Two weeks ago, the Department of Homeland Security revealed that over 2,300 children were separated from their families along the Mexico-U.S. border under President Trump’s “zero tolerance” immigration policy. Although he has since reversed this order, parents and children remain separated in detainment centers, and it continues to be unclear how – and when – families will be reunited. In response, hundreds of thousands of demonstrators across the United States took to the streets on Saturday to protest the administration and to march in solidarity with immigrant families seeking asylum.
In this ever-changing political climate, museums have the ability to foster a safe and inclusive learning environment where individuals can come together to speak out and discuss immigration and other social injustices. As platforms for education, contemplation, and inspiration, museums also have a social responsibility to respond. How though, can such institutions take action?
The Oakland Museum of California has recently highlighted its Sent Away exhibition (permanently on view in the Museum’s Gallery of California History), which documents the experience of the seven thousand Japanese American families who were sent to the Tanforan Assembly Center internment camp in the 1940s under President Franklin D. Roosevelt’s Executive Order 9066. “With the recent ‘Sent Away’ installation,” according to the Museum’s curator, Erendina Delgadillo, “we’ve been paying attention to whether the visitors really understand, and if it’s properly conveying the trajectory of racialized communities in moments of political and social stress.”
This is not the first time that museums have promptly responded to President Trump’s divisive policies. In February 2017, after announcing a travel and immigration ban against several Muslim-majority countries, MoMA protested by rehanging art made by artists from the list of banned nations. In a similar demonstration of solidarity, the Davis Museum at Wellesley College removed or covered any artworks in its collection that was “made by an immigrant” or “given by an immigrant,” surmounting to over twenty percent of its art being censored.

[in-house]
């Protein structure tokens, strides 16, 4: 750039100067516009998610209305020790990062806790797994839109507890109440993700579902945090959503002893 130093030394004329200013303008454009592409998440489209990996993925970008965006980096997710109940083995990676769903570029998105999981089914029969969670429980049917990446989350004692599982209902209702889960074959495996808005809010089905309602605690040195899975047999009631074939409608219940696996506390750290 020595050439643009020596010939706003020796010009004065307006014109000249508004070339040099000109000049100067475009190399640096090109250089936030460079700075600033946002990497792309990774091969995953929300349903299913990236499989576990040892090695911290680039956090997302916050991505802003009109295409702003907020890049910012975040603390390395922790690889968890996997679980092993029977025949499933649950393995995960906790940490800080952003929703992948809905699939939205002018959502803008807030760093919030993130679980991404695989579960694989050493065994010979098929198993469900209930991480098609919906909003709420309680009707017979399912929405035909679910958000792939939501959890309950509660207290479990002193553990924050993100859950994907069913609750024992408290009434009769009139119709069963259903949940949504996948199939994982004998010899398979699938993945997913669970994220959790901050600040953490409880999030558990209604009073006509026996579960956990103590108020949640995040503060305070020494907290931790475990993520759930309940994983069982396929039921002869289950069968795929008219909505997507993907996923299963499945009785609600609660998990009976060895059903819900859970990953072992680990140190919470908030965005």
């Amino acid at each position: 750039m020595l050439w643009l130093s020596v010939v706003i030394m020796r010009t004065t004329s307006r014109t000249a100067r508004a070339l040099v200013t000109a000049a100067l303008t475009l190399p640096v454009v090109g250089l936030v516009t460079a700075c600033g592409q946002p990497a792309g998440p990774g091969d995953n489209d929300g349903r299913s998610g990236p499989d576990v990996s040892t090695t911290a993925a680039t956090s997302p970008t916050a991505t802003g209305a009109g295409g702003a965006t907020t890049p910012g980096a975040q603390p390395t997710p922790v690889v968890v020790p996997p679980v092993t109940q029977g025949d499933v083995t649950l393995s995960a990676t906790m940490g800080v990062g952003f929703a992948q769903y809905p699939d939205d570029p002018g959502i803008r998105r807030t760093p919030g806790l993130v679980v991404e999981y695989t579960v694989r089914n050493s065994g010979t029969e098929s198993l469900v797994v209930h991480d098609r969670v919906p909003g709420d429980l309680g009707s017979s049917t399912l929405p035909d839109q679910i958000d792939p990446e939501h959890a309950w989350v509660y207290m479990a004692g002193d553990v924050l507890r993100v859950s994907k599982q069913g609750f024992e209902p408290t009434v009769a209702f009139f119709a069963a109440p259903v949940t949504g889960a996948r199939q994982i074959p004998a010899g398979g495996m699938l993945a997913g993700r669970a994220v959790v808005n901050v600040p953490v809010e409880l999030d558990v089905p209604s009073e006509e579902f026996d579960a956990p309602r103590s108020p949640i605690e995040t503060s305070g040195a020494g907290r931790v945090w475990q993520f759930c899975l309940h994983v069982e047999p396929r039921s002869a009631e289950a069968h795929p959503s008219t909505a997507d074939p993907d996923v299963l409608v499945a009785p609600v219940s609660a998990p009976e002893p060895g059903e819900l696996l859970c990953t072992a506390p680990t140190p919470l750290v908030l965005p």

However, museums do not necessarily have to highlight their art to make a difference. They could also host symposia, guest speakers, readings, open forums, film screenings, panels, and other public programs that explore current events revolved around American history and culture, immigration, democracy, or government. For instance, the New-York Historical Society recently launched the Citizenship Project, an initiative that offers free American history courses for green card holders hoping to take their naturalization exam. It also hosts naturalization ceremonies, allowing individuals to come together to celebrate their new citizenship in an effort devoted to “telling the American story and fostering a community of learners to consider what it means to be an American, past and present.”
Unfortunately, museums largely remain silent about the stories of individuals who continue to be systematically excluded. While doing research for this blog post, I was surprised and saddened at the lack of museums responding to our current climate. As we have learned from our country’s history, apathy and silence will fuel, not heal, our society’s malaise. If more museums took the small step of acknowledging our political situation by actively becoming a part of the conversation, it would make a world of difference.
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